As Saxo Bank's Peter Garnry recaps yesterday's Apple event, the company introduced its iPhone 11 which now comes in three different versions with cheapest version selling for $699 which a price cut aimed to lure smartphone buyers back into Apple’s realm (at the expense of a drop in Apple's ASP). The stock market reacted positively to the news, but criticism has surfaced that Apple is falling behind as the new iPhone 11 is not coming with a 5G integration which makes almost impossible for Apple to have growth in China where local smartphone makers such as Huawei is introducing smartphone with 5G integration. Beginning in the second half of 2020 this will be a constraint for Apple.
Why does 5G matter?
To answer that question, we have excerpted from a recent Deutsche Bank report explaining "how 5G will change your life."
Amidst hype and high expectation, the 5G roll-out has begun. It recently launched in Korea, while the US, UK and others have commenced trial versions and China has said it will soon grant commercial licenses for its network. To take advantage, companies such as Samsung and LG have launched 5G smartphones. In total, $160bn is being invested annually in the construction of 5G networks according to GSMA, the mobile network operators’ association. It expects 5G to contribute $2.2tn to the global economy in the coming 15 years, just a little less than the size of the UK economy.
Yet, for all the fanfare, many in the industry are quietly nervous. Among other things, one of the biggest concerns is that there is no ‘killer application’ ready and waiting to be unleashed that requires the 5G network. That trepidation stands in direct contrast to the 4G and 3G roll-outs. The former allowed good-quality streaming video and the latter photo sharing and other types of multimedia. Both were a boon for hardware, software, and network providers.
This is backed up by our dbDig primary research1 which shows that in the US, only ten per cent of customers are prepared to pay $6 or more for 5G services and one-quarter of customers say they are not prepared to pay any extra at all. Yet when we look at China a different picture emerges. Indeed, two-thirds of Chinese customers are willing to pay for 5G if it means quicker uploads to social media or the ability to play mobile games with very low load time. That is double the proportion of US customers who are willing to pay for the same services. It seems part of the reason is that the Chinese are far more likely to report issues with signal strength when they are in rural areas. Given smart phones have become a crucial engagement tool in rural Asian areas (see our piece titled, ‘The emerging market technology skip’) the willingness of the Chinese to upgrade is not surprising. However, the future for 5G smartphone service in developed markets seems more uncertain.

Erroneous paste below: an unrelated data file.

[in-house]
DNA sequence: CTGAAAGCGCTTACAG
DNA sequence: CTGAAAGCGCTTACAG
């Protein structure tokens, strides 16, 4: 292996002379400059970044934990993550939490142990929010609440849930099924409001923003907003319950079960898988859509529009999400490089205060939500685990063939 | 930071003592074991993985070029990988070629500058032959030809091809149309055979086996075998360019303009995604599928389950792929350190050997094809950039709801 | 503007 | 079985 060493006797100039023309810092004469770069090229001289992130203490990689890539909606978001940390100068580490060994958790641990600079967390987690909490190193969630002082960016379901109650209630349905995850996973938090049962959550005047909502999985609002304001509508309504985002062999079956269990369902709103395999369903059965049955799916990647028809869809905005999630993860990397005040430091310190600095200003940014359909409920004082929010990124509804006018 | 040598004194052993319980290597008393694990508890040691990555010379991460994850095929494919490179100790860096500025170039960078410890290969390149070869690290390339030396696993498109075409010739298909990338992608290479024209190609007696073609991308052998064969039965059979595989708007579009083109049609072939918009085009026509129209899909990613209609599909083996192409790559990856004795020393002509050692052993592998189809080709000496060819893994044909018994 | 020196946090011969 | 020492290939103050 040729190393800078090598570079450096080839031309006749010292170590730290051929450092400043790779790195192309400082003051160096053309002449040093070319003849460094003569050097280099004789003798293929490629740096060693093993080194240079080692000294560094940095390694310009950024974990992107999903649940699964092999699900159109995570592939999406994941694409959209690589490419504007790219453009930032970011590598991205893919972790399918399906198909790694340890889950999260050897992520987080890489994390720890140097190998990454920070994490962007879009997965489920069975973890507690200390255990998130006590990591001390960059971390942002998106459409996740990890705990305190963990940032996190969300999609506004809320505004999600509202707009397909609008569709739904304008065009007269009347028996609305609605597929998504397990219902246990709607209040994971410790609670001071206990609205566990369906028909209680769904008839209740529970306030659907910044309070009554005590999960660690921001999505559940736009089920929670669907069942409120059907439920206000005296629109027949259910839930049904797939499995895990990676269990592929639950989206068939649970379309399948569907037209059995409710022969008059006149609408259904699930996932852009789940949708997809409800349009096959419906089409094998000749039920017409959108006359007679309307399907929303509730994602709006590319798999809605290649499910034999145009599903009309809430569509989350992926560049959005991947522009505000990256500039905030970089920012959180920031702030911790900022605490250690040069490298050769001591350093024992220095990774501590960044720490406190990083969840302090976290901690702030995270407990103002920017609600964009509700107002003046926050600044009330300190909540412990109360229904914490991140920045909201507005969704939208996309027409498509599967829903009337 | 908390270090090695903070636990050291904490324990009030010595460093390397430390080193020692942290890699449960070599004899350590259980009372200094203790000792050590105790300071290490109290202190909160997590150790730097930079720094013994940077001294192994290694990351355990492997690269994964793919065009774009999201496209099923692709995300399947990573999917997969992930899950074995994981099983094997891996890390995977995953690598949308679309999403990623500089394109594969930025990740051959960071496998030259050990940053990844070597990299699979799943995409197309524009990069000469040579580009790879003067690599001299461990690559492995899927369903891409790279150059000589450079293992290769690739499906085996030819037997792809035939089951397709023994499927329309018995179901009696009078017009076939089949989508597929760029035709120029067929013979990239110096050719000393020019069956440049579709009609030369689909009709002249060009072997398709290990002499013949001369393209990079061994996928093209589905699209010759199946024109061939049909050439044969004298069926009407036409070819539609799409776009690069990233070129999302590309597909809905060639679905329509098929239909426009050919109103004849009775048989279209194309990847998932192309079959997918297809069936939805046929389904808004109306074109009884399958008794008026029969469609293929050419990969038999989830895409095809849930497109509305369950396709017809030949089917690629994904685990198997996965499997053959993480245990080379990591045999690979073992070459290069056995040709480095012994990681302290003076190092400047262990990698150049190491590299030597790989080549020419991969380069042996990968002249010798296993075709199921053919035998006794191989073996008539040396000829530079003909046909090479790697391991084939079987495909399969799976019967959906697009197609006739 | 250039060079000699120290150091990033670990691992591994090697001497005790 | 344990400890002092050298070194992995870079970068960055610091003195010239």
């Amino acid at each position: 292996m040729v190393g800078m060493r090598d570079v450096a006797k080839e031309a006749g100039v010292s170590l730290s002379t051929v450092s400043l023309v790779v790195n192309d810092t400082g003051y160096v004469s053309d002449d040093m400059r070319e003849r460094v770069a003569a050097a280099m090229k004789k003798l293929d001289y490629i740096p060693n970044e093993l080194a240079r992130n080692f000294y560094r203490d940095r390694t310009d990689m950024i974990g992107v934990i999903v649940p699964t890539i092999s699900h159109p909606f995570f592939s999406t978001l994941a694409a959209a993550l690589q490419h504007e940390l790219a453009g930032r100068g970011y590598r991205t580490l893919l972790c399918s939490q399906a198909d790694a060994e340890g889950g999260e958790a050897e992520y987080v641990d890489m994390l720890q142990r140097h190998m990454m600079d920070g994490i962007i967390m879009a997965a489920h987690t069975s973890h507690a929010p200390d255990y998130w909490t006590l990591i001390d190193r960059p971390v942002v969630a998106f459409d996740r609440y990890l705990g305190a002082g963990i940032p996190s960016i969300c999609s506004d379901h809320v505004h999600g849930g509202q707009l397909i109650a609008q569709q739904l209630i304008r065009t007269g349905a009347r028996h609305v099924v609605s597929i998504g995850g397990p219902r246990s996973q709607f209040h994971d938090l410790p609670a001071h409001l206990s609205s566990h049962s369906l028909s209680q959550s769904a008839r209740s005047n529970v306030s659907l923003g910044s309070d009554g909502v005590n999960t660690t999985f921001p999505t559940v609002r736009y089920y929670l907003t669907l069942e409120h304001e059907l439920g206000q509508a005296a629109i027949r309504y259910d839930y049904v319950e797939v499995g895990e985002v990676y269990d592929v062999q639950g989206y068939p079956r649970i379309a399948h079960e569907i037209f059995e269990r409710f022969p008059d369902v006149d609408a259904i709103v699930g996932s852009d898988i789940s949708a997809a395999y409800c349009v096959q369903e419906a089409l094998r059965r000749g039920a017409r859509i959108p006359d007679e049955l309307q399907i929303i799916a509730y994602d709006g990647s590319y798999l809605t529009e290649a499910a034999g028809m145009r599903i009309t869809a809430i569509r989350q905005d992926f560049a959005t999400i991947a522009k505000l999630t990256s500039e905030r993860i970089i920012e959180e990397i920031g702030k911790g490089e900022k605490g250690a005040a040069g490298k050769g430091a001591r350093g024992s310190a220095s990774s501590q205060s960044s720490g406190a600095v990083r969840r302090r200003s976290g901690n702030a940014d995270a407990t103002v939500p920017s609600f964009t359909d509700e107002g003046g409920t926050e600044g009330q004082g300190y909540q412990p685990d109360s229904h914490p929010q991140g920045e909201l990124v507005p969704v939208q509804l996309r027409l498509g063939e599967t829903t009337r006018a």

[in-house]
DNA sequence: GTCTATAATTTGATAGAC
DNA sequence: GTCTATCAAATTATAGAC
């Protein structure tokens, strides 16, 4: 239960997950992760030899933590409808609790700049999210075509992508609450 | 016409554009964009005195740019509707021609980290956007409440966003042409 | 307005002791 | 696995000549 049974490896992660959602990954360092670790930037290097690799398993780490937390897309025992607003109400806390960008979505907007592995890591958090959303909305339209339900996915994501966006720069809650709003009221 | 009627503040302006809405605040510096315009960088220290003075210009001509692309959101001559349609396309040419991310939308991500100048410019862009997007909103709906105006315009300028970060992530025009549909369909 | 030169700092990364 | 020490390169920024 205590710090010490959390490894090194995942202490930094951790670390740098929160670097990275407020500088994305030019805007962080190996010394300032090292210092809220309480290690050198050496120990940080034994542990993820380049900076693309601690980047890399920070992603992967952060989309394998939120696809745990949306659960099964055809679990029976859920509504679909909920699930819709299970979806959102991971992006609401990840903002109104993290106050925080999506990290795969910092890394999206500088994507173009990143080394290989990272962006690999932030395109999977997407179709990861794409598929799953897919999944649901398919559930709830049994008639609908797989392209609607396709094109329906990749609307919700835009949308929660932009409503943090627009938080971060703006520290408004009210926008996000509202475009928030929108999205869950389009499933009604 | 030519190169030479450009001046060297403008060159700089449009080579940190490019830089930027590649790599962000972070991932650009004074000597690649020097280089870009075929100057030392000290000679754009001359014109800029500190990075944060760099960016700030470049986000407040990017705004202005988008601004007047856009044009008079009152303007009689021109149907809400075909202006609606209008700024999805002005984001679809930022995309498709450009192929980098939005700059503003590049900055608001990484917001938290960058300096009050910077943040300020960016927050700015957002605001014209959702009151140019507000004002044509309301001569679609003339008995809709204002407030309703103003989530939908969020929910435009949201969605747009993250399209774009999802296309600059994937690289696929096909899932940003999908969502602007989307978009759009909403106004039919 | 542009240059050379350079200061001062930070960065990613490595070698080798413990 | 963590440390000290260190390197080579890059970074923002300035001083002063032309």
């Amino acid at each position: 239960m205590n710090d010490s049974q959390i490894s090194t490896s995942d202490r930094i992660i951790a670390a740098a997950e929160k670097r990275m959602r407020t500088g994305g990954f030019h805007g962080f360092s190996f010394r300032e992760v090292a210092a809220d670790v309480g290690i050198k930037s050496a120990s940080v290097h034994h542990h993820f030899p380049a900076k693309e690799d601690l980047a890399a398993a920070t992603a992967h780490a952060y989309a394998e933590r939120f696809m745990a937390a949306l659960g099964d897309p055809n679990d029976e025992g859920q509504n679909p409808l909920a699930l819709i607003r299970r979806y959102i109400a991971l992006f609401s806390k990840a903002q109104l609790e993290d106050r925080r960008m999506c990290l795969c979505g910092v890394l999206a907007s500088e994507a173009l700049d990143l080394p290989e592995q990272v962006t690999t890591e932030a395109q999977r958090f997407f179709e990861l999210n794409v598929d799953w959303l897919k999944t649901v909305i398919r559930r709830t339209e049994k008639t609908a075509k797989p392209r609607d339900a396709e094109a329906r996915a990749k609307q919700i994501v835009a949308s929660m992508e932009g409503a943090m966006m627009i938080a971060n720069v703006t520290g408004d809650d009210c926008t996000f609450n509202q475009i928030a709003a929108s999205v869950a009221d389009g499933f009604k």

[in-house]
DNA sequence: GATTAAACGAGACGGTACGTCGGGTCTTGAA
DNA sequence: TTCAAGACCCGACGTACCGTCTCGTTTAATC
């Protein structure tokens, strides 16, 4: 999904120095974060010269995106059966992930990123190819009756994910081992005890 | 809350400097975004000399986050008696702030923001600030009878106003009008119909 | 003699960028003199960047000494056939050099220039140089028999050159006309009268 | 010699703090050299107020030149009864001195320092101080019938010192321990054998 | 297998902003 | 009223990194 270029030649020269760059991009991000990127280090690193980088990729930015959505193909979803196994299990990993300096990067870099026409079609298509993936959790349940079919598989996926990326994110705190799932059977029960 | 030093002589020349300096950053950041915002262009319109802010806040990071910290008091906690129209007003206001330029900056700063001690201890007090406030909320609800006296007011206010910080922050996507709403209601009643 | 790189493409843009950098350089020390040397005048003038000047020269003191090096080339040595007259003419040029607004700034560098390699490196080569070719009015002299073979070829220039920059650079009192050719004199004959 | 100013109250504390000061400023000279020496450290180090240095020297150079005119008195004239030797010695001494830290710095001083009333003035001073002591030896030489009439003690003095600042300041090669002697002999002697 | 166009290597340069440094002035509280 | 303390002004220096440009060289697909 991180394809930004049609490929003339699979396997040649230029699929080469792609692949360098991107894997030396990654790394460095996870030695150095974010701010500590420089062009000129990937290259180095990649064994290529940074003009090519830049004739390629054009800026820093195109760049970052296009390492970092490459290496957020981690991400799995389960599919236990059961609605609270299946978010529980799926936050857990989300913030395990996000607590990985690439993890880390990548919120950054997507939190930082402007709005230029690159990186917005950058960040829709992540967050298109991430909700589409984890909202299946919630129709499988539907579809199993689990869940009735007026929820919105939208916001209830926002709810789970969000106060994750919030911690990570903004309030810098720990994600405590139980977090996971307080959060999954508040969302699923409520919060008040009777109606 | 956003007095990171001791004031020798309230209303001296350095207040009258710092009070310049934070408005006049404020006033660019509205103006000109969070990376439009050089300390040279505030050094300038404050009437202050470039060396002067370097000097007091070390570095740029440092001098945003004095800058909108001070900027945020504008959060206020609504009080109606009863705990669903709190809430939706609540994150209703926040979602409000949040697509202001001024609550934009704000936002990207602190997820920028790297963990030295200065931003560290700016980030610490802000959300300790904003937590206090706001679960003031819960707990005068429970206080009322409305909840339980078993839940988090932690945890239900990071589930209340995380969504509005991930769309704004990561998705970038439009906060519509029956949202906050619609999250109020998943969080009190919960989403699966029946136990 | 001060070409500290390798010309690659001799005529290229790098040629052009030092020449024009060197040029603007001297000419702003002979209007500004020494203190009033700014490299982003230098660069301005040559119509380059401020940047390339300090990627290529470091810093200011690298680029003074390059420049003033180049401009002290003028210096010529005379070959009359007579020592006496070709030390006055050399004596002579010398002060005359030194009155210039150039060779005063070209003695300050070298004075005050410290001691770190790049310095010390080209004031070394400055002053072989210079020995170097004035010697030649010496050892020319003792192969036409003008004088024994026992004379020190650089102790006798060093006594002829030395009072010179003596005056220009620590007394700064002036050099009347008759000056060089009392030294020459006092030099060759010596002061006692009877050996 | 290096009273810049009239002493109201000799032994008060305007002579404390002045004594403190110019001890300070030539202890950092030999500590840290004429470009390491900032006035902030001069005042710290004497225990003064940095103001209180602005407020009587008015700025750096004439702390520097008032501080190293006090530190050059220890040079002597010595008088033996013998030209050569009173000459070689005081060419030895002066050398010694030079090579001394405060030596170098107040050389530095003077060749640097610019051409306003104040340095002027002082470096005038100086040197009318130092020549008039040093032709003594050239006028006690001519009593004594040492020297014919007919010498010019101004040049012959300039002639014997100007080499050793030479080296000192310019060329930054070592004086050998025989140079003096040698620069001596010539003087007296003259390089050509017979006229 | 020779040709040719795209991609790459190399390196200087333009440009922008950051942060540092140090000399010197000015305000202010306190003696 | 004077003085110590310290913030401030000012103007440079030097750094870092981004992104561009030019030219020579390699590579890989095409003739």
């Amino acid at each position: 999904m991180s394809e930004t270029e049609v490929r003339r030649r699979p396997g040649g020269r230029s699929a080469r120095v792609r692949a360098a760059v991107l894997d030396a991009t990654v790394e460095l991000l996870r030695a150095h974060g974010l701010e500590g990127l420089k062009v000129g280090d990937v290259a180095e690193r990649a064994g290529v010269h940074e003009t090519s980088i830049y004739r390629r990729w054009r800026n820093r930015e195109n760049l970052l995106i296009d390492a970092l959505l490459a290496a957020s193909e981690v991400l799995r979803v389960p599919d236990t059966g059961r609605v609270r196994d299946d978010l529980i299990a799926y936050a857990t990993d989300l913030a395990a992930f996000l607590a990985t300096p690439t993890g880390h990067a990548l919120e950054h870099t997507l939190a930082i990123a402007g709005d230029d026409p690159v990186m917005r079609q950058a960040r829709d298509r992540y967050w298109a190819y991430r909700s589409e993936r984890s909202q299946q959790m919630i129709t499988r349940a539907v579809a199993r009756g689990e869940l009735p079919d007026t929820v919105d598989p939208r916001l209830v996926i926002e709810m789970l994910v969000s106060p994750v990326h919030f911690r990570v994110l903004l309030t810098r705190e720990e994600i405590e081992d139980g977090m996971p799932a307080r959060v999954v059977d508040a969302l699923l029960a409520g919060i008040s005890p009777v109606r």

On top of the concerns about user uptake are the voices of health professionals, environmentalists, and politicians who worry about radiation emissions. Take Brussels, for example, a city with very strict radiation regulations. There, a pilot 5G project was halted on health grounds with the environment minister proclaiming, “The people of Brussels are not guinea pigs.” In Switzerland, authorities have commenced a 5G radiation monitoring programme. And all this comes before considering the stern political rhetoric that has accompanied the choice of Chinese suppliers for 5G infrastructure (see our piece titled, ‘The politics of 5G’).